In talking about my business to families and individuals, I often come across the perception that you have to be “almost famous” to have a video made about you or your family. People will say, “well there’s nothing really that interesting about us. We’re just a regular family doing regular things. Nothing like the people you see on TV.” The perception being that your life has to have been distinguished by something remarkable and media-worthy in order to justify the production of a biography.
One of the things that I often ask people is if I had a video of their great-grandfather talking about his life, what would that be worth to them? Most people get it and smile. “Of course, I would do whatever I could to get a copy of that.” It deserves some thought about what we are creating now that would leave something behind for our great-grandchildren. How will they know us?
Genealogy is the number 1 hobby in America today. I have been working on my own genealogy chart and it’s such a thrill when I find some small bit of information about one of my ancestors. I spoke with a great-aunt this past weekend who gave me some information about one of my great-grandmothers that I didn’t know. (That’s her in the photo above.) It was so exciting to hear these details, facts that even my father wasn’t aware of. Small thrills in the discovery of clues about her life. Other people I know are involved in the same pursuit. Putting together pieces of their own family puzzle. We’re all hungry for connection; knowing where we came from helps us figure out where we might be going. Most of our ancestors were just ordinary people, doing what they could to create a better life for themselves and for their families. My ancestors were all poor immigrants from eastern European countries. There were a few that had some flash and sizzle episodes but none were John D. Rockefellers or Fred Astairs. How I wish one of them had had the forethought to sit down in front of an audio recorder or write some type of record of what they were up to in life.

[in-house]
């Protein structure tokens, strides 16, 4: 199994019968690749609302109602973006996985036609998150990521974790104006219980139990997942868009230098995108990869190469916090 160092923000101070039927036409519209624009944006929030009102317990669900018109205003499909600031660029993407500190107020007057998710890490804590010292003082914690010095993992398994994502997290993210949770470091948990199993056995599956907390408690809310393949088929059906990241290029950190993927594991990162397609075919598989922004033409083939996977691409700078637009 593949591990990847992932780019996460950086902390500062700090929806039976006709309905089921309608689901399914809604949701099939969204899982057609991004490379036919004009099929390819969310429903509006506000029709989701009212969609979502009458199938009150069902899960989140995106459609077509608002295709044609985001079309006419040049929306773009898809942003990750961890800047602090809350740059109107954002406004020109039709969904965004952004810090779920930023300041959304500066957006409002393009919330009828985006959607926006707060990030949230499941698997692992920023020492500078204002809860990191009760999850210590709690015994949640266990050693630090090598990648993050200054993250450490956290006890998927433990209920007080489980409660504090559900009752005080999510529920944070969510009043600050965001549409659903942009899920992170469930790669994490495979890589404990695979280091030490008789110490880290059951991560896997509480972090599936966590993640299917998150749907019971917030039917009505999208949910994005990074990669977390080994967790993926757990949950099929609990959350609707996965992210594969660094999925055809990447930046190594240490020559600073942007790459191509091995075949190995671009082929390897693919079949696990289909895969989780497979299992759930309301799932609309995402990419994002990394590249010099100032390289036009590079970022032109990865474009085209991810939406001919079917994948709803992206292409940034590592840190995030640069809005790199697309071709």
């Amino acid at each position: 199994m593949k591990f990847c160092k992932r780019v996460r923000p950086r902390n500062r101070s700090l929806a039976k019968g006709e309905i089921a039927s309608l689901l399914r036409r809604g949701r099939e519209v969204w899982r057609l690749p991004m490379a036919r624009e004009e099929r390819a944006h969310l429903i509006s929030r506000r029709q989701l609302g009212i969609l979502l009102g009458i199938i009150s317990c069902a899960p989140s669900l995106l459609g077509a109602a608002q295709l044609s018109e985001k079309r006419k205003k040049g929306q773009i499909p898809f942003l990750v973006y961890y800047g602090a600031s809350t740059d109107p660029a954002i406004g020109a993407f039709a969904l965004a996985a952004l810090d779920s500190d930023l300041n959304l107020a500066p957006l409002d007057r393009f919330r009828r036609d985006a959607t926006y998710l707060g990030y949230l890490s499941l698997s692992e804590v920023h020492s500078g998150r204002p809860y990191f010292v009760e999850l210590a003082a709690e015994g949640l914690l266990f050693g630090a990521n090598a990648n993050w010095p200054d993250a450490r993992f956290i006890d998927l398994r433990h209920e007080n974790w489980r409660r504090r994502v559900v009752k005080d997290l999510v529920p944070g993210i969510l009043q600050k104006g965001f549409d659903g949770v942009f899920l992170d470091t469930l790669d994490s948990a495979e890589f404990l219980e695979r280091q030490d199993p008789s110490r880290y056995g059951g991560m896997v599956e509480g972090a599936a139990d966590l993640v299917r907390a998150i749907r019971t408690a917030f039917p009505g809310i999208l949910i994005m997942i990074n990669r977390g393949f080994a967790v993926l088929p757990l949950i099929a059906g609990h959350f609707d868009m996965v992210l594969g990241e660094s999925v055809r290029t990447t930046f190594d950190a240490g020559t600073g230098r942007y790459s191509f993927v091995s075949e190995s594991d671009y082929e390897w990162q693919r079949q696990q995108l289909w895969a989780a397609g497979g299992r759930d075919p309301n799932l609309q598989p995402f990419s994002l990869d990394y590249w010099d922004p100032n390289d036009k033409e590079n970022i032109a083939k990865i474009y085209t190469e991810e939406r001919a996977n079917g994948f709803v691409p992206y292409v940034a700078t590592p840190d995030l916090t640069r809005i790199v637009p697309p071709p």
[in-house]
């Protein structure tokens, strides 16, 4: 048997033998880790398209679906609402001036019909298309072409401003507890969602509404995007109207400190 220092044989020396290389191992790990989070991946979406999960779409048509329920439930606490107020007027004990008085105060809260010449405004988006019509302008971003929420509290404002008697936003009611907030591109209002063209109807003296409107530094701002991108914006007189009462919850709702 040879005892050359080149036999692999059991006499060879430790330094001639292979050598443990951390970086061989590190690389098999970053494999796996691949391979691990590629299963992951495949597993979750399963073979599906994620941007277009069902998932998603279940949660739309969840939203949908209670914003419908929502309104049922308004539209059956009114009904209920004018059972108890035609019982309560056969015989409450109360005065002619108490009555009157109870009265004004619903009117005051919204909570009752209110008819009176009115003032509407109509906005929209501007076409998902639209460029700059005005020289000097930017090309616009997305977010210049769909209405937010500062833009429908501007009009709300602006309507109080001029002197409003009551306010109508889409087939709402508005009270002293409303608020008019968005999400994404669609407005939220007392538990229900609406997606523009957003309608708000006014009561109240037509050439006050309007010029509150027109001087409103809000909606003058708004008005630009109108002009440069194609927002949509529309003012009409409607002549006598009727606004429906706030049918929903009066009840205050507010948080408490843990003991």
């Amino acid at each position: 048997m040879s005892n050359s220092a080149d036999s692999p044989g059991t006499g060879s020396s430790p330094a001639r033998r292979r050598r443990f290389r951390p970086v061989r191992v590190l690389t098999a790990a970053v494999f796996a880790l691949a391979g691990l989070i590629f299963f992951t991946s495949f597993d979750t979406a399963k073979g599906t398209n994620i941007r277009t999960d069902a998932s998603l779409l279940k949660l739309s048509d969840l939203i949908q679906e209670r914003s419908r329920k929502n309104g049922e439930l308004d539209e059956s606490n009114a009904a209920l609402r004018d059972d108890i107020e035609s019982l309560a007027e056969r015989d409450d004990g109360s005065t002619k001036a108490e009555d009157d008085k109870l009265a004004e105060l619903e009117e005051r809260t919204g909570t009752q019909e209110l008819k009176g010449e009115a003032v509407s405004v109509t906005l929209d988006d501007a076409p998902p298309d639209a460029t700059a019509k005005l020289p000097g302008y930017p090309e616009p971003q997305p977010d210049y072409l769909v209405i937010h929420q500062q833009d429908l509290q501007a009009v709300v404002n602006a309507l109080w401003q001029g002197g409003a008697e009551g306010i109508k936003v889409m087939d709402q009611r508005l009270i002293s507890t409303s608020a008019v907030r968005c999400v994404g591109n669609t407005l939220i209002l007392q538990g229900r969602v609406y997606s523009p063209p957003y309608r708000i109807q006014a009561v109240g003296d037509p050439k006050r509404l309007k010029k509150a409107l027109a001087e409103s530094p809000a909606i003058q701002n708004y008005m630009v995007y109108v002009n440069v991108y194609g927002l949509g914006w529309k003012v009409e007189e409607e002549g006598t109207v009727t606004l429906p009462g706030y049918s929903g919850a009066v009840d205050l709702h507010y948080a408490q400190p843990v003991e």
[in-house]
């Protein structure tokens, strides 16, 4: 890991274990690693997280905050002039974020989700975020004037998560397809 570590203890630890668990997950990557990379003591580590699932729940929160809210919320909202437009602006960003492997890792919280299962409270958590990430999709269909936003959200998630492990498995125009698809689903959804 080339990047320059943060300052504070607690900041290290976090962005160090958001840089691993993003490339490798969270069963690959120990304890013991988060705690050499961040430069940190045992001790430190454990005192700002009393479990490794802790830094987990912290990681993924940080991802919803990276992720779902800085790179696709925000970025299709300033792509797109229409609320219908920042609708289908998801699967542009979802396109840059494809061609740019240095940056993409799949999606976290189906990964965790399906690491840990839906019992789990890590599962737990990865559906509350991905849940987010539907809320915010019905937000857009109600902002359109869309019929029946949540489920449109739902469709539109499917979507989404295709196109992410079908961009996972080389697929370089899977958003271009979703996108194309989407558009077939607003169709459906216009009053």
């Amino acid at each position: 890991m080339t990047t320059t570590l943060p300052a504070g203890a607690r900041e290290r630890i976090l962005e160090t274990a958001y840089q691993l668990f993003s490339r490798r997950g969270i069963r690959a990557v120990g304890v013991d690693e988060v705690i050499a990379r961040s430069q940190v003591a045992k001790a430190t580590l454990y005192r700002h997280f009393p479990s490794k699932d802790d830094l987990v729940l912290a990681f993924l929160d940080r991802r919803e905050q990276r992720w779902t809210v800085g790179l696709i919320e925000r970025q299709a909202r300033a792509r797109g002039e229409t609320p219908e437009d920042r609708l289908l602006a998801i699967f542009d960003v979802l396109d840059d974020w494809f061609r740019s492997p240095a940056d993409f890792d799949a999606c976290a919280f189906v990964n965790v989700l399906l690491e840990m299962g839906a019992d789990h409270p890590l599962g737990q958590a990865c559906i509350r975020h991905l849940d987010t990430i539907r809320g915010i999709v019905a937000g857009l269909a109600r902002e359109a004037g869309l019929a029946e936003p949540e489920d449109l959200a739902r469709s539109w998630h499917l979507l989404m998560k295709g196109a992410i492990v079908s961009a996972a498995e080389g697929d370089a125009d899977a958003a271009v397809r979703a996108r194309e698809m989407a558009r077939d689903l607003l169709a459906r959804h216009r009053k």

Most of our clients experiences with family research mirror my own experiences. True, some are community icons having made a name for themselves in business or philanthropic commitments. But most of our clients are just “regular people” who are committed to passing on their values and ethics, the events that shaped their lives, and their visions for the future in the hopes that their future ancestors will know and understand who they were. Many are children of people who see the need to capture their parents histories, while the parents themselves consider it a lot of fuss (although they are secretly pleased to have their family care enough about them to take the time and spend the money recording their personal histories.)
To me, recording one’s history is as important as a Last Will and Testament. One transfers your physical assets, the other, passes on something less tangible but much more important, you.